Revolution in the Revolution

May 6, 2015

Revolution in the Revolution (on the Havana Biennial in view of the persecutions unleased against artistic dissidence)

I'm not sure that the word "boycott" is the word that best describes my particular position on the Havana Biennial. I haven't asked anything of anyone in relation to this subject—except the Biennial itself, of course, with the naive assumption that it would take on an elemental defense of liberties both artistic and civil. To ask the impossible (May 68) is once again an act of political—and poetic—realism. 

That's my conviction, but not a decree that I feel the need to impose on others, who will have different ideas about how to best advance the noble cause. I simply assumed a personal stance, seeking ethical coherence with some essential principles that I believe should also take root in aesthetic praxis.  

In short, it infuriates me to receive an invitation to the Havana Biennial's theoretical forum at the precise moment when the entities responsible for that gathering are participating in the general repression of dissident thought and praxis in Cuba. The idea of a space with utopian inclinations in an institution that is tied to—and dependent on—a totalitarian State doesn't seem sustainable to me. If some promise of autonomy was maintained during its first iterations, this has been disappearing on every front—including the gradual marginalization of those who conceived of the Biennial in the first place.

But all of this was foreseeable: under the rubric of the struggle against capital, the capitalism of the State (otherwise known as "communism") is really trying to legitimize its fight to the death against any glimmer of a civil society that is the primary foundation of the democratic project.

Examples of the repressive, counterrevolutionary core of the so-called "Cuban revolution" abound everywhere. But as I pointed out in my letter to Dannys Montes de Oca, one of its paradigmatic manifestations can be found in the persecution waged against creator Tania Bruguera, imprisoned three times in little more than 24 hours and subjected to a Kafkaesque process in which even obtaining legal counsel becomes an ordeal. ("Kafka was a realist then," Lukacs supposedly said, invoking the Jewish writer after suffering first-hand the absurdities of the Stalinism that the theorist himself had put to use in literary criticism.) We're observing a spectacle indicative of a giant apparatus of paranoid oppression, activated by nothing but the intent to grant a minute—sixty seconds—of freedom of expression to those people who aspire to be citizens. As an artistic action, precisely.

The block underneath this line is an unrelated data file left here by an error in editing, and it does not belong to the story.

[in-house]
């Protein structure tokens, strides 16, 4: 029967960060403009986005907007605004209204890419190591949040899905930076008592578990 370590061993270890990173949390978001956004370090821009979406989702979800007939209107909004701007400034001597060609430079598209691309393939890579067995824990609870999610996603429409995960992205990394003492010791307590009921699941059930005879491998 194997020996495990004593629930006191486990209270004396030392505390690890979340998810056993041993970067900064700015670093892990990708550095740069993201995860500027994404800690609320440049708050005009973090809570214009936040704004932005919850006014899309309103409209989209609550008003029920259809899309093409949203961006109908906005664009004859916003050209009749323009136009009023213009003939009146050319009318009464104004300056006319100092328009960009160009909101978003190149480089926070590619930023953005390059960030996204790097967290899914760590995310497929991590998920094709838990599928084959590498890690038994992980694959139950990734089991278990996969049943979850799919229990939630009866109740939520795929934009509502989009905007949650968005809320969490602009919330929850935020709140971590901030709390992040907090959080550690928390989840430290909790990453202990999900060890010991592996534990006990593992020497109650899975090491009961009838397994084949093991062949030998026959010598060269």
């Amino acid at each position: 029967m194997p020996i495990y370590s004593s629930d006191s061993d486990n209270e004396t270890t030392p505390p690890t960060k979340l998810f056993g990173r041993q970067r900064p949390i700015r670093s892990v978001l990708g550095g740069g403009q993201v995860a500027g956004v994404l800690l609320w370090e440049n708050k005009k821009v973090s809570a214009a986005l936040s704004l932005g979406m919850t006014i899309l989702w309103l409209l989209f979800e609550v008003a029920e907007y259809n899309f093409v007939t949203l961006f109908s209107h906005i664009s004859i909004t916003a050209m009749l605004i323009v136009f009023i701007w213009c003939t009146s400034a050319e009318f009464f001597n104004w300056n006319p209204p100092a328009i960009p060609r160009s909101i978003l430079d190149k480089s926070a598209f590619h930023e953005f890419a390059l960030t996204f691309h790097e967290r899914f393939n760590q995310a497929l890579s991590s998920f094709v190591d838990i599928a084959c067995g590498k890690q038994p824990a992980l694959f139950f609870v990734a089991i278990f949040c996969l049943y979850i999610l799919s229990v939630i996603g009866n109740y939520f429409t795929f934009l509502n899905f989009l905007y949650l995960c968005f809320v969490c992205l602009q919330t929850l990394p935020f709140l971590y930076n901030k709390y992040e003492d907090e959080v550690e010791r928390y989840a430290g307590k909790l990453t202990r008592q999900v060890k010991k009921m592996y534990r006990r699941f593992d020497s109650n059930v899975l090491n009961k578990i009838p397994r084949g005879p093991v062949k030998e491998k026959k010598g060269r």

It's a paradox that spokespeople for the powers that be and for Power attempt to denounce such a slight undertaking, categorizing it as too political or too artistic (in the sense of its promoting a career on the international scene). A few decades ago the Castro regime generated manifestos in which the "Cuban revolution" was declared to be the primary cultural achievement of that ill-fated nation (which is also ours). In those terms, Bruguera—and she's not alone—finds herself in radical consonance with the ideals that so deeply inspired us. 

First person plural: for years we have tried to contribute to the critical reconstruction of the left, liberating it from the cursed inheritance of demagogic caudillismos that diminish everything, particularly language itself. Symbolic misappropriation is one of the most ominous signs of these times, and we should fight it until the end. Even if it turns out, perhaps, that the battle has already been lost.

Themes too difficult to elaborate here: I refer to the extensive portfolio on these matters compiled by Ticio Escobar, Gabriel Peluffo and myself in issue nine of the magazine Errata#.  Given the logic of those reflections it is important to me to support, by any means possible, the admirable act of civic and artistic courage undertaken by Tania. A mere triggering, but one with vast consequences: including making the Cuban State her accomplice as co-author of the work, while forcing it to reveal its fascist nature.

And degrading: the continual effort to distort a reclamation of basic liberties by defaming Bruguera personally is both disgraceful and humiliating—as well as outrageous. A slanderous campaign was undertaken, generated by the same authorities that organize the Havana Biennial and who fail to realize their basic contradiction. Tania could be a demon or a saint, and that wouldn't take away one bit from the success and integrity of her public, political, and poetic call for a minute of non-silence. 

Sorrow, finally, that of our generation, forced by history to expend its youth in arduous resistance against the dictatorships of the right. And now, approaching old age, called by conscience to resist, with full militancy, the dictatorships of the left: those who have appropriated our highest ideals in order to keep themselves in power and impose upon us the most shameful systems.

The current revolutionary task is to redeem the word "revolutionary" from any oppressive and totalitarian connotation whatsoever. There's a romantic deed. And a leftist one.     

And one of grave consequence: I see no possible ethical horizon for the Latin American left in the absence of a profound break with the tyrannies of Cuba and Venezuela.

There is no liberation without liberty.

Revolution in the revolution.  (pace Régis Debray).


The author did not translate this text.